Syria weapons warehouse hit by explosion

A Syrian official says explosions have rocked a military base housing a weapons warehouse in the country’s central province of Homs, adding the cause was not immediately clear

FILE PHOTO: People walk in front of a bilboard with a picture of Syrian President Bashar al-Assad in Homs, Syria, September 18, 2018. Picture taken September 18, 2018. REUTERS/Marko Djurica/File Photo
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Explosions rocked a Syrian military base housing a weapons warehouse on Friday in the country’s central Homs province, and a local official said the cause was not immediately clear.

The Britain-based Syrian Observatory for Human Rights, which monitors the Syria war, said an Israeli rocket attack was suspected. It said the weapons warehouse, south of the city of Homs, is for Lebanon’s Iran-backed Hezbollah militant group, which has backed Syria’s armed forces in the nine-year civil war.

The Israeli military declined to comment on the reports. But it has in the past targeted Iranian and Iranian-backed targets inside Syria, saying it won’t tolerate Tehran’s increasing influence along its borders.

In the past month, there have been several reports of suspected Israeli strikes on targets inside Syria, the last on Monday.

Friday’s explosions wounded 10 civilians walking nearby, Homs health director Hassan Al Guindi told local Syrian media. Smoke columns could be seen from a distance and the sound of explosions echoed into Homs city.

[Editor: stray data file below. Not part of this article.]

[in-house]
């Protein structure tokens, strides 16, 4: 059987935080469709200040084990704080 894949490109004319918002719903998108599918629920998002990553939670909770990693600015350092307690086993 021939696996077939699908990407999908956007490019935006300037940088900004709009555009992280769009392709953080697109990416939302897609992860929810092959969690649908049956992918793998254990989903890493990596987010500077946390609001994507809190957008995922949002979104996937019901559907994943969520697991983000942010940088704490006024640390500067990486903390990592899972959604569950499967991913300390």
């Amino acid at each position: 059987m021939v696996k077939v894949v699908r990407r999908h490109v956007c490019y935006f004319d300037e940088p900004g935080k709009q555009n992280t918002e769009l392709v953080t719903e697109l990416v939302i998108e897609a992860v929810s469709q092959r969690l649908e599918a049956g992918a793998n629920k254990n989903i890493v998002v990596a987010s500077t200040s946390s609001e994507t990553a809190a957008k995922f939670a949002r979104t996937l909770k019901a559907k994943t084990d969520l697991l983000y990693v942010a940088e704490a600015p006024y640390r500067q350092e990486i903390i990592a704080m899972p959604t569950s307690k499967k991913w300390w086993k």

Gov Talal Barazi said it wasn’t clear what caused the explosions.

He said the military base includes a weapons warehouse but didn’t name Hezbollah. The Observatory said the base has been used by the Lebanese militant group for years. It said the explosions caused damage to the base and reported flying debris that reached outside its perimeters.

Syrian state media also reported late on Thursday that Israeli helicopters flying over the occupied Golan Heights fired at several unidentified targets causing material damage.

Israel has acknowledged carrying out scores of strikes over the years, most aimed at alleged Iranian weapons shipments believed to be bound for Hezbollah. In recent months, Israeli officials have expressed concern that Hezbollah is trying to establish production facilities to make precision-guided missiles.

In recent weeks, suspected Israeli attacks include the targeting of Iranian-backed fighters in the desert near the central Syrian town of Palmyra, and an Israeli drone attack on a SUV carrying Hezbollah members close to the border with Lebanon.

Two days after the drone attack, Israel accused Hezbollah of “provocative” activity, including multiple attempts to breach the border along the Lebanese-Israeli frontier, and said it would complain to the UN Security Council.